Immigration Behind Montreal’s 5.3% Population Surge 

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The post-pandemic resumption of immigration is behind Montreal’s 5.3 per cent population increase in the last year.

These estimates have been proposed by the Institut de la statistique du Quebec (ISQ), which is the governmental statistics agency for the French-Canadian province.

The city – with a 100,000 boost in its population – grown more than any other major city or province, including its suburbs.  The Quebec government’s population decree for 2024 put Montreal’s population at 1,895,211.

This data includes all people on the territory except tourists, according to CityNews Everywhere. 

It is not just Montreal, however; Quebec municipalities with more than 100,000 people have seen their population rise by an average 3.5 per cent, and those with populations between 10,000 and 100,000 have seen their numbers boost by 0.7 per cent between 2022 and 2023.

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As per ISQ experts, downtown Montreal (the Ville-Marie borough) had a 14 per cent rise in population between 2022 and 2023. While it had 117,823 inhabitants on July 1, 2023, it had only boasted 103,017 a year before.

Côte-des-Neiges-NDG and Montreal North would also have seen significant growth.

Just in November of last year, Quebec had tabled documents in its legislature that laid out plans for the admission of more than 60 thousand immigrants to the French-Canadian province in 2024.

Speaking to reporters in Quebec City then, Legault had said that he did not want to raise the annual immigration rate as that would threaten the French language in the province.

“We chose … to keep the thresholds, so the total number of permanent immigrants accepted per year at 50,000,” he had said, as per CTV News. “We had evaluated the possibility of increasing it to 60,000, but it’s important for us, to stop, to reverse the decline of French.”

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The 2024 immigration plan, however, indicates that Quebec wants to take in more than 12,000 more immigrants per year than Legault’s stated target of 50,000.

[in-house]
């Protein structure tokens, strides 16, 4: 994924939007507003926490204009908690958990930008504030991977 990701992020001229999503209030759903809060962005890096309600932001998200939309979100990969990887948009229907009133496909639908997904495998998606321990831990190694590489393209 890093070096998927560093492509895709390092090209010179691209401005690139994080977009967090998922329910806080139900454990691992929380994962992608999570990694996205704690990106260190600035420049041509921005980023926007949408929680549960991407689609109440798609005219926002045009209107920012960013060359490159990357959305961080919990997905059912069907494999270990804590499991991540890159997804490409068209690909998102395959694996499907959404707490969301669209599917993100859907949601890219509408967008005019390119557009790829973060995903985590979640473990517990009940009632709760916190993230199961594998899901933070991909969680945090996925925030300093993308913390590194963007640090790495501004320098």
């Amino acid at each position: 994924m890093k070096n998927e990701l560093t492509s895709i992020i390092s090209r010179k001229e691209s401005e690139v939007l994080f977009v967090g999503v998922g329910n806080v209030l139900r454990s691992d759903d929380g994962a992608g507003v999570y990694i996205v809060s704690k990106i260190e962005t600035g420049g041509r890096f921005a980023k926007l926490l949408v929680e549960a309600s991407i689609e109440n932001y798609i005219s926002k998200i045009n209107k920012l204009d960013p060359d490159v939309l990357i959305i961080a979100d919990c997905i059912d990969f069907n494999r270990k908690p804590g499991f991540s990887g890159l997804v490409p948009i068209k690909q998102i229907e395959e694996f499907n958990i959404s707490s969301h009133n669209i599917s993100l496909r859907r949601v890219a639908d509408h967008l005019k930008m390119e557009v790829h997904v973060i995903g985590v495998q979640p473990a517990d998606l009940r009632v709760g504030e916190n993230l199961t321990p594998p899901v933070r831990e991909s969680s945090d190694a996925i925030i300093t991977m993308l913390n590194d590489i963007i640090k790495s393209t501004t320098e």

The document had said that Quebec – through “regular admission” programs – would welcome around 50,000 people, which will include skilled workers, refugees and people reunited with family already in the province.

It would also accept another estimated 6,500 graduates from French-language university programs, and around 6,000 people who had applied through a stream for investors, entrepreneurs and self-employed workers, reported CTV News in November.

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Colin Singer
Colin Singer is an international acclaimed Canadian immigration lawyer and founder of featured on Wikipedia. Colin Singer is also founding director of the Canadian Citizenship & Immigration Resource Center (CCIRC) Inc. He served as an Associate Editor of ‘Immigration Law Reporter’, the pre-eminent immigration law publication in Canada. He previously served as an executive member of the Canadian Bar Association’s Quebec and National Immigration Law Sections and is currently a member of the Canadian Chapter of the American Immigration Lawyers Association. Colin has twice appeared as an expert witness before Canada’s House of Commons Standing Committee on Citizenship and Immigration. He is frequently recognized as a recommended authority at national conferences sponsored by government and non-government organizations on matters affecting Canada’s immigration and human resource industries. Since 2009, Colin has been a Governor of the Quebec Bar Foundation a non-profit organization committed to the advancement of the profession, and became a lifetime member in 2018.